In ancient China, it’s been said, people paid their doctors retainer fees for staying healthy. If a person got sick, the payments would be suspended until the doctor brought a patient back to health. To a Western healthcare consumer, this approach may seem unorthodox. Yet, each paradigm has its own merit; and, perhaps, the lessons from healthcare can be translated into the lessons of business strategy.

A big chunk of responsibility to maintain corporate health often falls on external-affairs departments, and in a recent study, McKinsey has looked at reinventing this function. They found that most executives recognized the necessity and importance of stakeholder engagement – the function’s core mandate. Yet the surveyed CEOs also revealed that “their organizations still lack the external-affairs capabilities they need to succeed.” Furthermore, “respondents reported little progress – and even declines – in the strength of their companies’ capabilities since 2012,”

External affairs, also referred to as Corporate Affairs, aren’t uniformly organized, but usually include departments that cover public relations, government and regulatory affairs, public policy, corporate social responsibility, etc. So what is the function’s role in keeping the business agile? Drawing on the wisdom of ancient China, one could argue that the key to corporate health and longevity is preempting problems, rather than fire-fighting.

To evaluate this premise, executives could consider the following ideas:

1. Uphold strong competence in advocacy to maintain and advance existing business interests, while expanding the mandate of the function to look beyond the present challenges and dedicate at least an equal amount of resources to future opportunity creation.

2. Empower external affairs department to lead in certain aspects of business strategy. There is a distinct difference between execution and formulation of strategy, and until the external affairs have the seat at the table when the latter is being decided, the function will be relegated to dealing with the priorities of the past and present, rather than creating future opportunities.

3. Realign incentives around the width, the breadth, and the strength of partnerships that the corporate-affairs team has achieved in addition to the problems it helped solve. To leverage the value of network, which some experts anticipate to be an organizing principle of future economy, a corporation must first embed itself in such networks above and beyond commercial relationships.

4. Recognize and accept that the economic impact of efforts by external-affairs departments is near impossible to quantify (as the McKinsey study suggests), the simplest solution would be to accept that the function is paramount to value creation and therefore should be staffed with strongly skilled specialists, well-resourced, and amply represented in all relevant management processes. In the age of data-driven decision making, this proposal is nothing short of anathema; yet the alternatives seem worse. Underfunding and deprioritizing the function because the outcomes it generates are difficult to link with quarterly results, is hardly a better option.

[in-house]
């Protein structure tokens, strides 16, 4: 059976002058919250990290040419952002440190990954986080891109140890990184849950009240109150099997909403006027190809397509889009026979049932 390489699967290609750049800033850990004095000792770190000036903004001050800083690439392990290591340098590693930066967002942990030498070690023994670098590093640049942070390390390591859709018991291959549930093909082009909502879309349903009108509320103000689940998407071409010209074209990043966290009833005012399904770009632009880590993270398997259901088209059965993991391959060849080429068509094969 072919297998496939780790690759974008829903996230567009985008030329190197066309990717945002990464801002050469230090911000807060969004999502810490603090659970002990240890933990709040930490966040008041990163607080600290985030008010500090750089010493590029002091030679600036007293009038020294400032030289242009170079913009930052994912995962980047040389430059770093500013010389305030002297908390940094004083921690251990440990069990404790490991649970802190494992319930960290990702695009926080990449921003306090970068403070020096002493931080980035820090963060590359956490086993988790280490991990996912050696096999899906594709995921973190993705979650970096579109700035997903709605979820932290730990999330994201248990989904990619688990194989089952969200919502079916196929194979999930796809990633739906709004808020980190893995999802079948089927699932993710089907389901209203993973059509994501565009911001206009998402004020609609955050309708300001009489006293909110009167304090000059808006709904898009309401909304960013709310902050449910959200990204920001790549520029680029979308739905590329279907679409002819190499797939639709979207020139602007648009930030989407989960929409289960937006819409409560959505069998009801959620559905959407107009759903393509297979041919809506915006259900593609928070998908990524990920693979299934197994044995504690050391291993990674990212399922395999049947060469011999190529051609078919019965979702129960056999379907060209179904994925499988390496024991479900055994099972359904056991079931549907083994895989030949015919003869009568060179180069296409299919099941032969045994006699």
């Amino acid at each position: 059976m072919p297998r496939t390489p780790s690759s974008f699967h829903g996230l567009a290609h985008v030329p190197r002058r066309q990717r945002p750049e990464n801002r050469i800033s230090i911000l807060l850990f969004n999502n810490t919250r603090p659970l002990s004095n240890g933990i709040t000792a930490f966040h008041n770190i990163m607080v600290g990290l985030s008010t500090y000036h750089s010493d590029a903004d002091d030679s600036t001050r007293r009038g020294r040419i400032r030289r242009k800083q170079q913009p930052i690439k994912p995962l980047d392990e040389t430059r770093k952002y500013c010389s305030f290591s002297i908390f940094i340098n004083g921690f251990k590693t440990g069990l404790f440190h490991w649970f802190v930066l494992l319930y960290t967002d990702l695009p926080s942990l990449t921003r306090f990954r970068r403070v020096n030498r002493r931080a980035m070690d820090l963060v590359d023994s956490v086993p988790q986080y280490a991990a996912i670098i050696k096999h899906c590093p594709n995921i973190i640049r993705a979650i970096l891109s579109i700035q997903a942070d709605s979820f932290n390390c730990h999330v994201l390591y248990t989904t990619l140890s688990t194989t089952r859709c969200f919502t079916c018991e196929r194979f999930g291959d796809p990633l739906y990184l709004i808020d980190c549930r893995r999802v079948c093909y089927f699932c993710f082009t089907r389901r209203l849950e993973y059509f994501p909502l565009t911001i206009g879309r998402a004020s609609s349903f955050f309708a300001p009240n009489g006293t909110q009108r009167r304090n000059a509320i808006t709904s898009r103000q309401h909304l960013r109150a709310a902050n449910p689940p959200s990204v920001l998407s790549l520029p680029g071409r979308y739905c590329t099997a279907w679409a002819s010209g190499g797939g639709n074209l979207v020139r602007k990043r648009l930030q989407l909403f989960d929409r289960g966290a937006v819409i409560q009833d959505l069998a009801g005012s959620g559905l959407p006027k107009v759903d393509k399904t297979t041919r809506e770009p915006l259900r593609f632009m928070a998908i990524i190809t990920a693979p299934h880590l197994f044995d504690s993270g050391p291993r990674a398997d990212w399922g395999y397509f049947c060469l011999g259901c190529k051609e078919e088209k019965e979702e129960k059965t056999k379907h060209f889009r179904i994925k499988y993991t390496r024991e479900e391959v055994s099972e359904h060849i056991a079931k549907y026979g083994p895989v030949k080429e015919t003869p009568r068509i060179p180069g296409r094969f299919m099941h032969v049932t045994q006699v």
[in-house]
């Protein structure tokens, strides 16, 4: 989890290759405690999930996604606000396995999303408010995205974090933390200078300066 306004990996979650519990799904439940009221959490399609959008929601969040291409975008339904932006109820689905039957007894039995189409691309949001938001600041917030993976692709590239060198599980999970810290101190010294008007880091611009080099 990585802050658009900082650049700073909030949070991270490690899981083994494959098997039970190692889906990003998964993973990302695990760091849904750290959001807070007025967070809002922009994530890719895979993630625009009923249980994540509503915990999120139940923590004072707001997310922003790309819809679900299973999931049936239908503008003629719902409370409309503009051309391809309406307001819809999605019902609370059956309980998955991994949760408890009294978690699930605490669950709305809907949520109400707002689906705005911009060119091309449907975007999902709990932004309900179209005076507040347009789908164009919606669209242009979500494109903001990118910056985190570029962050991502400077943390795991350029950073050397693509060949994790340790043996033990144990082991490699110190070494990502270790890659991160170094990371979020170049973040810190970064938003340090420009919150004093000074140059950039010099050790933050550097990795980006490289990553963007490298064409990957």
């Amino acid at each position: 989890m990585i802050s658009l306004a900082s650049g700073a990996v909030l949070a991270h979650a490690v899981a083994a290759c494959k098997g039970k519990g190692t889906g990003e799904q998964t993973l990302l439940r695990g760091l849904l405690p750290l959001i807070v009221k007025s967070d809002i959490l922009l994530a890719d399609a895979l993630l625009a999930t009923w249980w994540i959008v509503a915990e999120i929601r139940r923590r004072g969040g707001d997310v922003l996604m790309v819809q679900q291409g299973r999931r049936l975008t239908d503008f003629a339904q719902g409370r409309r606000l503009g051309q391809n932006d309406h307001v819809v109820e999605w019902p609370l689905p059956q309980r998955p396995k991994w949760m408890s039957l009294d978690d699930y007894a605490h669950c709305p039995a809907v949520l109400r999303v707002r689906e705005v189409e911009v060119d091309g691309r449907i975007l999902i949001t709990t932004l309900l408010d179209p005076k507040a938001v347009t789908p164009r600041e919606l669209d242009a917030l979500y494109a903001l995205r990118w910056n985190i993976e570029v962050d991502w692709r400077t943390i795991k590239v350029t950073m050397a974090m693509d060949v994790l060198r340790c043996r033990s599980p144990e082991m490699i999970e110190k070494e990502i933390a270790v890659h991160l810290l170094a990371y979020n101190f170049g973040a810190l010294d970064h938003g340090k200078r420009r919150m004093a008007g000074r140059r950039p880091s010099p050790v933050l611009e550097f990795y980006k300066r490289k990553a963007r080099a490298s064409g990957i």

Beyond the practical consideration, perhaps an even greater impact can be generated as companies become more mission-driven. When social responsibility and value creation through partnership are intrinsic to corporate culture, the aforementioned adjustments might emerge organically and wouldn’t have to be mandated from the top.

To gain a wider perspective on reinventing external affairs, it is worth considering the changing nature of competition. Enterprises have moved on from product differentiation and process optimization to customer-experience design. Going forward, the question of how corporations do things, rather than what it is that they do, will become increasingly important, according to Dov Seidman. In his book “How,” Mr. Seidman makes a compelling argument that the future of competition will be anchored in corporate behavior. He describes a world of totally transparent business affairs spurred on by the ubiquity of information. In this framework, proactive external stakeholder engagement is a ticket to sustainable competitive advantage.

Doing well by doing good, as a core principle of business strategy, had worked for a precious few among the Fortune 500 companies so far. Nielsen – a marketing company that popularized this concept – predicts that doing good, henceforth, might become a prerequisite for doing well. Here again, the external affairs departments are best positioned to lead the way and help corporations connect the synergy dots of public and private value creation.

Today’s corporations are often well geared to fight the legislation that negatively impacts them. When the 4th Industrial Revolution promises to scatter all the bits and pieces of modern business strategy, is that still sufficient? Focusing on common ground with governments might reveal opportunities, which could otherwise be obscured if the framing of the public-private relationship is more contentious.

From ancient China to modern Europe, the paradigm shift in the healthcare model is not about the preference of one approach over the other, it is the combination of the two. Juxtaposing healthy diet and exercise to prescription drugs and surgery yields a false dichotomy. In this vein, global multinationals will be best served by external affairs departments which are skilled at putting out fires as well as they are empowered to proactively engage with stakeholders, positioning their companies for long-term success.

* The views and opinions expressed in this article are those of the author and do not necessarily reflect the official policy or position of VimpelCom Ltd.